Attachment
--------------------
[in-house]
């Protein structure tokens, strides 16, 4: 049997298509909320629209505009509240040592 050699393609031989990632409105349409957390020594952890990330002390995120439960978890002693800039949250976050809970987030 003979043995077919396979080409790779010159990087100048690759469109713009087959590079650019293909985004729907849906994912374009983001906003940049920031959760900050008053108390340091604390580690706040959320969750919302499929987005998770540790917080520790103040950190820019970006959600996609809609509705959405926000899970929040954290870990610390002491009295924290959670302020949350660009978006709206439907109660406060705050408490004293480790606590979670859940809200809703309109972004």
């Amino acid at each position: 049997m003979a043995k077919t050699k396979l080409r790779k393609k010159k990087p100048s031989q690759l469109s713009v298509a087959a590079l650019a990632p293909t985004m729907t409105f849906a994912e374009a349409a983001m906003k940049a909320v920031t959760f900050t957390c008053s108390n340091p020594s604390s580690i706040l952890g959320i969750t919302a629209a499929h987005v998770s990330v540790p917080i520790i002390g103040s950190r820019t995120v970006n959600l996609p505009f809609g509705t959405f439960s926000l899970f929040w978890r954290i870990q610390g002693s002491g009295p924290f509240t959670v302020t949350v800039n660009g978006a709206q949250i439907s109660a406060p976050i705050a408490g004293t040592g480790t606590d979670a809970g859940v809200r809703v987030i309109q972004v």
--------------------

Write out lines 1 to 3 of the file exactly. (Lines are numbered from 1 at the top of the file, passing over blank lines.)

[in-house]
């Protein structure tokens, strides 16, 4: 049997298509909320629209505009509240040592 050699393609031989990632409105349409957390020594952890990330002390995120439960978890002693800039949250976050809970987030 003979043995077919396979080409790779010159990087100048690759469109713009087959590079650019293909985004729907849906994912374009983001906003940049920031959760900050008053108390340091604390580690706040959320969750919302499929987005998770540790917080520790103040950190820019970006959600996609809609509705959405926000899970929040954290870990610390002491009295924290959670302020949350660009978006709206439907109660406060705050408490004293480790606590979670859940809200809703309109972004």
């Amino acid at each position: 049997m003979a043995k077919t050699k396979l080409r790779k393609k010159k990087p100048s031989q690759l469109s713009v298509a087959a590079l650019a990632p293909t985004m729907t409105f849906a994912e374009a349409a983001m906003k940049a909320v920031t959760f900050t957390c008053s108390n340091p020594s604390s580690i706040l952890g959320i969750t919302a629209a499929h987005v998770s990330v540790p917080i520790i002390g103040s950190r820019t995120v970006n959600l996609p505009f809609g509705t959405f439960s926000l899970f929040w978890r954290i870990q610390g002693s002491g009295p924290f509240t959670v302020t949350v800039n660009g978006a709206q949250i439907s109660a406060p976050i705050a408490g004293t040592g480790t606590d979670a809970g859940v809200r809703v987030i309109q972004v």